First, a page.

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School Principals Help With Contact Tracing Amid COVID-19 Surge In Michigan


In Michigan, most public school students have returned to in-person learning, but that comes as the state is seeing a surge in COVID-19 cases. Overwhelmed health departments don't have enough staff to keep up with contact tracing, so instead, they're turning to the schools themselves. Brett Dahlberg of member station WCMU reports.

BRETT DAHLBERG, BYLINE: Chris Hodges is the principal of Gaylord High School in northern Michigan.

CHRIS HODGES: I definitely thought, you know, why am I doing this?

DAHLBERG: But here he is, after the school day is over, walking the almost empty halls with a laptop and a tape measure.

HODGES: So this is the first classroom we're going to go in right here.


HODGES: Hi. So I'm coming to measure desks.

DAHLBERG: The local health department has told Hodges that one of his students tested positive. She was in this room for yearbook class in mid-April when she might have been contagious. She went home sick, and a few days later, got her test results back. While teachers here are spacing their desks out as much as possible, sometimes they're not exactly 6 feet apart from person to person.

In this class, Chris Hodges finds two students who sat just shy of 6 feet away from their classmate who tested positive. They'll now have to quarantine for two weeks from the date of their last exposure. Hodges will call their families and tell the local health department, so their staff can follow up.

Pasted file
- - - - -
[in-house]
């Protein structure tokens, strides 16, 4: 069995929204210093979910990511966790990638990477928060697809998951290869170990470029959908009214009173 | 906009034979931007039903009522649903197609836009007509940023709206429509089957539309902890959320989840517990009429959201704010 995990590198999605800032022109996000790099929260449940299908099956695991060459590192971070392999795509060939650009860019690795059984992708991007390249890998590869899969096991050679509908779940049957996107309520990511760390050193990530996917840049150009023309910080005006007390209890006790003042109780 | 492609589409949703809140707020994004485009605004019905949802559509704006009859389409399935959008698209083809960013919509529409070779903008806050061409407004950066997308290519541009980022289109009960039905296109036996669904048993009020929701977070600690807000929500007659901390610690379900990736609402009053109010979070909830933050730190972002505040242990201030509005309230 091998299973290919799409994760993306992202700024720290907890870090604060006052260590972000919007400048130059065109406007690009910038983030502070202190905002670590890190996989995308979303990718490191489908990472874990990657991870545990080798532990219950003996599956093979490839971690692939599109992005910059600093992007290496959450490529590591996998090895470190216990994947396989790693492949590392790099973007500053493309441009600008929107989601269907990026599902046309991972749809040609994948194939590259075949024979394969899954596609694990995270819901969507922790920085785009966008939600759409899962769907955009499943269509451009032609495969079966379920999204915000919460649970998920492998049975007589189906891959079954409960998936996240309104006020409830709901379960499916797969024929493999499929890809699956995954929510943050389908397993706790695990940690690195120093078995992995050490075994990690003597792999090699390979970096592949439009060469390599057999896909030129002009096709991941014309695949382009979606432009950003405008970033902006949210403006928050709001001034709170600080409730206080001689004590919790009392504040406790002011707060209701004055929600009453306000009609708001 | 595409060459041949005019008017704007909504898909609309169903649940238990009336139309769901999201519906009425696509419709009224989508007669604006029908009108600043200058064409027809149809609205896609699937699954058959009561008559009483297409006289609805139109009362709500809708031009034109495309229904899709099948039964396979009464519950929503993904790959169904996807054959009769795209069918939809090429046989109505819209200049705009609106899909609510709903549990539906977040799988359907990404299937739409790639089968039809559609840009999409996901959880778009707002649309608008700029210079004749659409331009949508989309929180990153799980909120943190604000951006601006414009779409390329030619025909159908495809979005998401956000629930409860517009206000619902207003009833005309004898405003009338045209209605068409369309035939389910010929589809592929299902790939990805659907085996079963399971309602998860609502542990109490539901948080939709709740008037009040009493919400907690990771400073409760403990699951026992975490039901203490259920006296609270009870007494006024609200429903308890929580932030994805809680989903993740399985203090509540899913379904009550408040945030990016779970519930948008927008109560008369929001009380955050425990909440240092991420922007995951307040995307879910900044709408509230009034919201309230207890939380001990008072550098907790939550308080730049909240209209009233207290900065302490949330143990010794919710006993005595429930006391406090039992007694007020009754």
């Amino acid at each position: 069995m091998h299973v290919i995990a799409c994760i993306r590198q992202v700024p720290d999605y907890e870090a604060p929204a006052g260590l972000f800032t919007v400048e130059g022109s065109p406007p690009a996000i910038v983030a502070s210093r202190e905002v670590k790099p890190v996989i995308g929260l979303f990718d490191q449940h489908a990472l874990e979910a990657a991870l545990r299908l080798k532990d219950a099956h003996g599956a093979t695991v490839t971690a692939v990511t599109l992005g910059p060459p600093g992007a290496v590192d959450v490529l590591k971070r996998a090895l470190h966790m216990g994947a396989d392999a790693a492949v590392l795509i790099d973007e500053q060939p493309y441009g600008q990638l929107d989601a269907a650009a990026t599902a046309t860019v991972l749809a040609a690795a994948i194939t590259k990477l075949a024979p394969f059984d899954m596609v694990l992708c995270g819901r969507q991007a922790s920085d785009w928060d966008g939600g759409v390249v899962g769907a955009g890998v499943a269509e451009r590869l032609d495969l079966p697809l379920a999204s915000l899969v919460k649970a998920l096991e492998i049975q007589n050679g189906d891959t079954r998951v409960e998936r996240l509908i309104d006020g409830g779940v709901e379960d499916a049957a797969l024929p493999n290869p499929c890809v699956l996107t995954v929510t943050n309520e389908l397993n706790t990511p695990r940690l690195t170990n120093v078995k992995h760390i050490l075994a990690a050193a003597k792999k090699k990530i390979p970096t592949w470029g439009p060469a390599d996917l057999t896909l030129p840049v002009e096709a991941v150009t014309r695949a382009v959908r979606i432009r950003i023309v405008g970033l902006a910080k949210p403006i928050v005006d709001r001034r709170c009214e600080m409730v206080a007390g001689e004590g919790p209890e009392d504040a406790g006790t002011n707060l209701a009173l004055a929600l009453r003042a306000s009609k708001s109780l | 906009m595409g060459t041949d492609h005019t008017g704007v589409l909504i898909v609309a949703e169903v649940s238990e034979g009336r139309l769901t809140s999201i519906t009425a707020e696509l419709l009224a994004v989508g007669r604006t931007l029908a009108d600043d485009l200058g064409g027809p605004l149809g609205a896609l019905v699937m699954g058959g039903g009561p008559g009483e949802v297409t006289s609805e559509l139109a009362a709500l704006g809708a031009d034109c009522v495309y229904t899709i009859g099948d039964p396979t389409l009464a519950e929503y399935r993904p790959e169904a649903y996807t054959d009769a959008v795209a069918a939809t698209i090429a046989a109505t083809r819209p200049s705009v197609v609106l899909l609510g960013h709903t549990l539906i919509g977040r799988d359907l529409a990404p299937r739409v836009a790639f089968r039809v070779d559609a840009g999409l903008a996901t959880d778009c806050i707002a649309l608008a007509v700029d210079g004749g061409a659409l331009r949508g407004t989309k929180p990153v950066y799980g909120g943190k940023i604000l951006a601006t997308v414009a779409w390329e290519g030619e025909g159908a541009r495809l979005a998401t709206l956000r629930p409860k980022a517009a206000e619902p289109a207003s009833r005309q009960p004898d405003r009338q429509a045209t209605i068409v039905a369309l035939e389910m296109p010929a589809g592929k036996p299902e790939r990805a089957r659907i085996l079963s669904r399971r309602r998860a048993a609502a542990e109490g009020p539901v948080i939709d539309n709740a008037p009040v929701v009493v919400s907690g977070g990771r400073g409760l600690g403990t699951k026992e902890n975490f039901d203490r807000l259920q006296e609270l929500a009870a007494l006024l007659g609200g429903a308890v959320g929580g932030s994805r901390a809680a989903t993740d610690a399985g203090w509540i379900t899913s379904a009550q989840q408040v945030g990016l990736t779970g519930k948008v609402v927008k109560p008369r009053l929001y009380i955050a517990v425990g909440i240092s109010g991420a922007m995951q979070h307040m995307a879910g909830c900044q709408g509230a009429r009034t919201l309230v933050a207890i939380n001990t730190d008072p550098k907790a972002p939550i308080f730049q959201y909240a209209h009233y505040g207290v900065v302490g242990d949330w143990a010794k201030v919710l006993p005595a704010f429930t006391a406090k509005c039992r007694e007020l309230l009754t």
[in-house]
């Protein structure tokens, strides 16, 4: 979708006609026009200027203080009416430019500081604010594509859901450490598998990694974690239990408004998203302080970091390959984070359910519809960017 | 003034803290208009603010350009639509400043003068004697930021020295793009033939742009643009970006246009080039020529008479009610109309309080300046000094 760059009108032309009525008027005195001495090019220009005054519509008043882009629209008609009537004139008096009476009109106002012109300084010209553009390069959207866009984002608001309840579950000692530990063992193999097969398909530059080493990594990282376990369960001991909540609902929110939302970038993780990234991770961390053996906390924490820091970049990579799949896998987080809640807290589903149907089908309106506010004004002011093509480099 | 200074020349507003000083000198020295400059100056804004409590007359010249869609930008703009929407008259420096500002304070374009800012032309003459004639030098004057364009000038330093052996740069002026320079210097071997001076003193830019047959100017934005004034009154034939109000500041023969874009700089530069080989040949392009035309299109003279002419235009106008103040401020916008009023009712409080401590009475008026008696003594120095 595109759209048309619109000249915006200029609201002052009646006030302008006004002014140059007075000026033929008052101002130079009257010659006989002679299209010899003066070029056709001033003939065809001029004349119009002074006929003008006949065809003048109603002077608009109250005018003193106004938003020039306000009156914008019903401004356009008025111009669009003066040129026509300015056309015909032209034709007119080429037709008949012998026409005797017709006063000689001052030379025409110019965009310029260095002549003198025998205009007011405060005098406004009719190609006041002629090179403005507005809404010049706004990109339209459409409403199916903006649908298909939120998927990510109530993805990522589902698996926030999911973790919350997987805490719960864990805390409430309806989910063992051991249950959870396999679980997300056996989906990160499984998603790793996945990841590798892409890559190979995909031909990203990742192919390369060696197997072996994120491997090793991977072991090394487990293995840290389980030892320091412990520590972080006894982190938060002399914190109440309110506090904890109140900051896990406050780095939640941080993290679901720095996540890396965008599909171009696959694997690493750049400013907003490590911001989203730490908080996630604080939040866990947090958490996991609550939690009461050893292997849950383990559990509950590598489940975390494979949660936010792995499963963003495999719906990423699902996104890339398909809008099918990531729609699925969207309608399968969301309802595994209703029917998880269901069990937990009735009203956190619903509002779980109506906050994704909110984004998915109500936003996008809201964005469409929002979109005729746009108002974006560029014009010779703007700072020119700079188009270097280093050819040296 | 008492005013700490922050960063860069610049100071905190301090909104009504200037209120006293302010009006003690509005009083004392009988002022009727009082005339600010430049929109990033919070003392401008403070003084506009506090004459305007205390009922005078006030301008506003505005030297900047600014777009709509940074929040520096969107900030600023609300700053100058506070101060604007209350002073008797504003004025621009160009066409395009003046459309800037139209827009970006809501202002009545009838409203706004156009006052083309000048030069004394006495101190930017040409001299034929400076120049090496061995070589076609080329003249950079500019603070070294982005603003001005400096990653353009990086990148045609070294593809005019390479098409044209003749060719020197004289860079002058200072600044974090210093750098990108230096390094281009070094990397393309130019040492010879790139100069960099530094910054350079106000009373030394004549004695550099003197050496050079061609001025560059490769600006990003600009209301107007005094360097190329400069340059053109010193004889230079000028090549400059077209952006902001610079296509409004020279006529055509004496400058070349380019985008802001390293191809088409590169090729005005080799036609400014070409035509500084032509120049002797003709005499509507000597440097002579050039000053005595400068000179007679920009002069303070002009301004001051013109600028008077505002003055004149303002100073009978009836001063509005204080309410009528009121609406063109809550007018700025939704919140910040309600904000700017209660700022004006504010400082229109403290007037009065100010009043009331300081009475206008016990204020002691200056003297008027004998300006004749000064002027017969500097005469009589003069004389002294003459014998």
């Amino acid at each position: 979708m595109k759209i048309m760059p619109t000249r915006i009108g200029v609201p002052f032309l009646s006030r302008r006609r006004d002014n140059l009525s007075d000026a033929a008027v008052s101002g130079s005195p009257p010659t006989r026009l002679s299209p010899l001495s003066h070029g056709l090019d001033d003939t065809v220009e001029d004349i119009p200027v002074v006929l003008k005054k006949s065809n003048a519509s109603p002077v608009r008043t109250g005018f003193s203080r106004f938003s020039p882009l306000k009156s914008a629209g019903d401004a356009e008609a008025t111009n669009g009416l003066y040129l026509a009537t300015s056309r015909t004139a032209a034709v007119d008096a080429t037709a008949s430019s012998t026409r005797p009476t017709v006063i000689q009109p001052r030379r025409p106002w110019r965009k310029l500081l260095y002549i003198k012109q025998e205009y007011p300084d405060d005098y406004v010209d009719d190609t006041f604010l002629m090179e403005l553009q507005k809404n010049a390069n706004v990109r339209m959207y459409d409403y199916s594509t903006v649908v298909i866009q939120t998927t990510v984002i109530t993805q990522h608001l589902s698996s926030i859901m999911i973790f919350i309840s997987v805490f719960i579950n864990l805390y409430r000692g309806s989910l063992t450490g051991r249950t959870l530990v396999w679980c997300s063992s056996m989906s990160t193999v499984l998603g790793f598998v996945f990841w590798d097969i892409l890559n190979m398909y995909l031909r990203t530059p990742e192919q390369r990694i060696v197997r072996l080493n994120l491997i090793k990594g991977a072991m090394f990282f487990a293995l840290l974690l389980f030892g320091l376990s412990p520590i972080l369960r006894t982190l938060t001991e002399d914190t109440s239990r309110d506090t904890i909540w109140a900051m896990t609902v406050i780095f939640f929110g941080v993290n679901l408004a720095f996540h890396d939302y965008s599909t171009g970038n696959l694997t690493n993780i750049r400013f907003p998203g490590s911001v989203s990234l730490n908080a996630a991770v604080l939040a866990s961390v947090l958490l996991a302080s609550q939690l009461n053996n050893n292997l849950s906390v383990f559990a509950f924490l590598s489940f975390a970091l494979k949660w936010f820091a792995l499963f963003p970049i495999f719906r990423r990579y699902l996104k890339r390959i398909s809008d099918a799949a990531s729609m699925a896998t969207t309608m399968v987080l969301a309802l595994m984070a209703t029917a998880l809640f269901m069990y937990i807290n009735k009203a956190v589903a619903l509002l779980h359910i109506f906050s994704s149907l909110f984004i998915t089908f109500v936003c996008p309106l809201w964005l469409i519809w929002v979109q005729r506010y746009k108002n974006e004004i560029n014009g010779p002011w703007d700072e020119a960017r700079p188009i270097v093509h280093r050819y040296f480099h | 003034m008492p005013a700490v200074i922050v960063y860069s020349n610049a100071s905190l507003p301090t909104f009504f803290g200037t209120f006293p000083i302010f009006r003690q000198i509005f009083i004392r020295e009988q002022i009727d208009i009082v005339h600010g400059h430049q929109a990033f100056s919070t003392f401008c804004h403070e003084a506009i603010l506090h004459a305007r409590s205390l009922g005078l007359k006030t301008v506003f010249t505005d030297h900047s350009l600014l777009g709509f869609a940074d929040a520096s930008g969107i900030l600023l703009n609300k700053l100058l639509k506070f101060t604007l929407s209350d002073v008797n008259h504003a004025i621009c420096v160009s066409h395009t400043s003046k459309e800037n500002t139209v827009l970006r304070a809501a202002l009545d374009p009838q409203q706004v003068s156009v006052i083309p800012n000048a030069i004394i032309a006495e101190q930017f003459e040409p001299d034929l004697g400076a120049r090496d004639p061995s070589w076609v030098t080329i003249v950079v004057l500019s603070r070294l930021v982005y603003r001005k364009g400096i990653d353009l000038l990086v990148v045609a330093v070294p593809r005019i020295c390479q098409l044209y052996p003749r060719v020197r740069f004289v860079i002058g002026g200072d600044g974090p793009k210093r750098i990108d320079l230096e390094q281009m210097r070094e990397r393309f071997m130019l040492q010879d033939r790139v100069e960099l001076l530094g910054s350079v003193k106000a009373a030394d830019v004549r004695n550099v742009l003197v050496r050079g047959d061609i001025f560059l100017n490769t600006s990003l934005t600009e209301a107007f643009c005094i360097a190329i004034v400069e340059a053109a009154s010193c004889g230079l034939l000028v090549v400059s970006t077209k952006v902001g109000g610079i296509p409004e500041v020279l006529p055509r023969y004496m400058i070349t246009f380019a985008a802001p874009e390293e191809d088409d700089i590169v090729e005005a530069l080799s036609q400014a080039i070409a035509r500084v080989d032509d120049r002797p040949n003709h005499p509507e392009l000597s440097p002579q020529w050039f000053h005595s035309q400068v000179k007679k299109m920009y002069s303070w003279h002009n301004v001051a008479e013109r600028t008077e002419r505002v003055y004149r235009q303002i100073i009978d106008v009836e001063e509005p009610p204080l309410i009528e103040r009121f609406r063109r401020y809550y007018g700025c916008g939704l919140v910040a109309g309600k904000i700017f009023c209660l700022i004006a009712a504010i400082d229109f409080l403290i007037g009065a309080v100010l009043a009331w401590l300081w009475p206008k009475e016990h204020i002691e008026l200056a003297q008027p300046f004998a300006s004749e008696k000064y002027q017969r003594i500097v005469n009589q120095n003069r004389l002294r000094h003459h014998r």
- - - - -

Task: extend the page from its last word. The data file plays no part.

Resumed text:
Adriane Casalotti is with the National Association of County and City Health Officials. She says this kind of relationship between schools and health departments, while unusual, is now necessary when states go through surges.

ADRIANE CASALOTTI: With COVID, every second counts. So any delay in getting that information from the school to the health department could mean that additional people are being exposed. We also, from the public health system side, need to have visibility to how the disease is being spread in the community at any given time.

DAHLBERG: Lisa Peacock is the health officer at Hodges' local health department and oversees contact tracing. She says, once she gets the names of students who have to quarantine, her staff will also get in touch with them to explain the details. Peacock says, in a lot of cases, the health department needs more information than the school principal can gather. They might have to do a more detailed investigation or discern whether there's a coronavirus variant involved. But she says, without schools doing the initial tracing, it would be impossible for her department to keep up with the recent spike in cases.

LISA PEACOCK: It's literally impossible if we didn't have their involvement.

DAHLBERG: Back at Gaylord High, Chris Hodges has just finished his classroom visits. He now has the unpleasant task of calling 14 families of students who had close contact with the sick classmate. It's a lot, he says, but it's better than one time last month, when he had 15 students test positive in a single day, and each of them had several close contacts. Hodges says another reason health departments work with principals now is that they can often get in touch with these families the quickest.

HODGES: We want to make those phone calls as soon as we can Sunday night or Saturday night, so that those students aren't at work, aren't at church, aren't going to other people's houses. We want to prevent the spread of COVID not only inside our walls, but in our community.

DAHLBERG: So Hodges calls up the first parent on his list.

HODGES: Hi. It's Chris. How are you? I'm calling to let you know that we learned of a positive COVID-19 case today.

DAHLBERG: Michigan might be moving past the peak of this surge, but the state health department is still tracking hundreds of COVID-19 outbreaks in schools. So while much of the rest of the country is moving toward post-vaccine life, health workers here are still struggling to keep up with the virus is spread.

For NPR News, I'm Brett Dahlberg. Transcript provided by NPR, Copyright NPR.

Brett Dahlberg